Do you every look at your Relative Effort score?

Lockdown Weight

I’ve put on a bit of weight during lockdown. Mentally I have struggle with not being able to go on adventures with my lovely wife Helen and our silly pooch. Last summer when the lockdown eased we went on loads of mini-adventures and even had a brilliant week staying at Helen’s brother’s caravan in the south Lakes.

Since Christmas I’ve got myself into a bit of a habit of buying biscuits and chocolate. Helen doesn’t start work until 1pm and then works late, so I would walk with her on her way to work and buy myself some diet coke or pepsi, and sometimes a small bar of chocolate. This soon became biscuits as well. This didn’t help me mentally and I started to spiral downwards, feeling worse and then eating even more rubbish. However, getting my first vaccine jab seems to have helped. We can see the light at the end of the tunnel. Lockdown restrictions are due to ease in a few weeks with swimming pools opening again, and hopefully we’ll be able to go for run/walks in different counties as well.

Anyway I weighed myself for the first time in a couple of years and I was 83kg (13 stone 3 lbs). I would like to drop down to 75kg. I have eased off the biscuits and chocolate, and I plan to alternate Fridays with a long run or a long bike ride. The long run being at least 2 hours and the bike ride at least 100km, with the aim of completing a couple of 100 milers later this summer. I also want to do another ultra run, although exactly where and when is yet to be decided, possibly Panther takes the hindmost in October again.

We do have some adventures planned, with Helen and her friends having another go at the Bay Limestone Round, with each of them taking a different leg. We’ll have to recce the route a few times which I’m looking forward to. We also have the Castle to Coast Triathlon in July to look forward to, and I have a 5 mile swim in Coniston in September as well. That’s all though. Like most people we’ve not entered anything as we’re waiting to see what the summer brings, but with over 40% of the UK population already having one jab the future is looking brighter.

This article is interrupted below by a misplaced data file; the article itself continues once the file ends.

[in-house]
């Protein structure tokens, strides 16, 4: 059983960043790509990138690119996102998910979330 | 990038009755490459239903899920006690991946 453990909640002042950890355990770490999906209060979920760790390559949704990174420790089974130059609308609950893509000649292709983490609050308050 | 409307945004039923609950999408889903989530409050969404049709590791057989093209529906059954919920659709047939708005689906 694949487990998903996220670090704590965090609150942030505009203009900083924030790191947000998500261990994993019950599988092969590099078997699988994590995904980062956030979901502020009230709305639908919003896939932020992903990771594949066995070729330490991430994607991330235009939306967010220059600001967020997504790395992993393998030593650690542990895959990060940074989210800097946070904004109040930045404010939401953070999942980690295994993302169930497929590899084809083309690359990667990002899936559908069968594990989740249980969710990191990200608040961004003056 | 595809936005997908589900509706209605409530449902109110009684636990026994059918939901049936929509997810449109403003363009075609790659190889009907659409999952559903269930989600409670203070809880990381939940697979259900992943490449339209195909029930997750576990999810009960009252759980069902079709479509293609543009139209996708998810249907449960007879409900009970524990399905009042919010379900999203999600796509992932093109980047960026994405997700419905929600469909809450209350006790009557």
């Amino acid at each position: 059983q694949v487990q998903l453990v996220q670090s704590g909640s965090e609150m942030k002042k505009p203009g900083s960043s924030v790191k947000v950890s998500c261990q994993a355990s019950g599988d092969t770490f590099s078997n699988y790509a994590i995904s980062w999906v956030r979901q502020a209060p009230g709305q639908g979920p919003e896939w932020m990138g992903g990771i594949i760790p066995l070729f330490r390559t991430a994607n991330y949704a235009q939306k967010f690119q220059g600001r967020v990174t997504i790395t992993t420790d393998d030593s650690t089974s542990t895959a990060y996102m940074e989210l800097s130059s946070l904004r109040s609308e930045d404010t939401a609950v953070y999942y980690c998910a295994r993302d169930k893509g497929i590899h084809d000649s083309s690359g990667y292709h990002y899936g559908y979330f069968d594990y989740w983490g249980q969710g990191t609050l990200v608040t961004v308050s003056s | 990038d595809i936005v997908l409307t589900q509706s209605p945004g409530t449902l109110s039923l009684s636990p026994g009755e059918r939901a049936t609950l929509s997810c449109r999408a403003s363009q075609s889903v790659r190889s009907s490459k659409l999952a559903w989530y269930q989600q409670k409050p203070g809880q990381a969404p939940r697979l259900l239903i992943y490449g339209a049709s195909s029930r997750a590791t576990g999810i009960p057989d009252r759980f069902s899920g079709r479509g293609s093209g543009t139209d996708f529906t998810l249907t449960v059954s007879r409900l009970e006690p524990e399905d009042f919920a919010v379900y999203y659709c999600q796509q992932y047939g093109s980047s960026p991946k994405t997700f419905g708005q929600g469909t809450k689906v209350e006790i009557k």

Flagged Strava Activity

We’ve all lost a KOM and had a quick look at who the culprit was. I expect that sometimes it is an error. They’ve left their Garmin on while driving home, or logged a ride as a run. I’ve done it a couple of times, and I’ve also had to flag a couple of erroneous activities from friends. Unfortunately, it appears that Strava no longer sends notification if an activity of yours has been flagged. Fortunately, Veloviewer lists any flagged activities you might have. I only upload my Strava activities to Veloviewer once or twice a month, and I’ve had a flagged activity listed for a few years. A two mile walk where the GPS was a bit funky at the start. I couldn’t be bothered to crop the activity so I left it flagged.

However, when I uploaded Veloviewer this week there was a second flagged activity. A hilly 200km ride back in July 2013. At the time I was doing a lot of big rides, and often fairly quick. This ride my average speed was just under 18mph. I have plenty of friends who can average faster over longer distances. There wasn’t anything untoward about my ride, especially as I was wearing a heart rate monitor, so I have absolutely no idea why someone would feel the need to flag it, and I’ve had no reasoning from Strava.

Anyway, I unflagged it and hopefully it will stay that way. Here is a link to that particular ride. Can you see anything wrong with it?


I have my old friend The Prof to thank for encouraging me to head down dead ends. Longsleddale is one of the best dead ends around, with over four miles of undulating quiet road until you reach an old farm and a dirt track which continues up into the fells.


I’m getting ahead of myself. I have a habit of wanting to find new roads to cycle on and new footpaths to run on, with the aim of ‘getting’ new Veloviewer tiles (read about it here), which my lovely wife tells me is endearing. Last weekends camping trip snagged another half a dozen tiles (read about it here and here), but the lock down has meant that we haven’t travelled as far a field as we would have liked. Yesterday I decided to cycle up to Kendal and up Longsleddale to nab a few more tiles.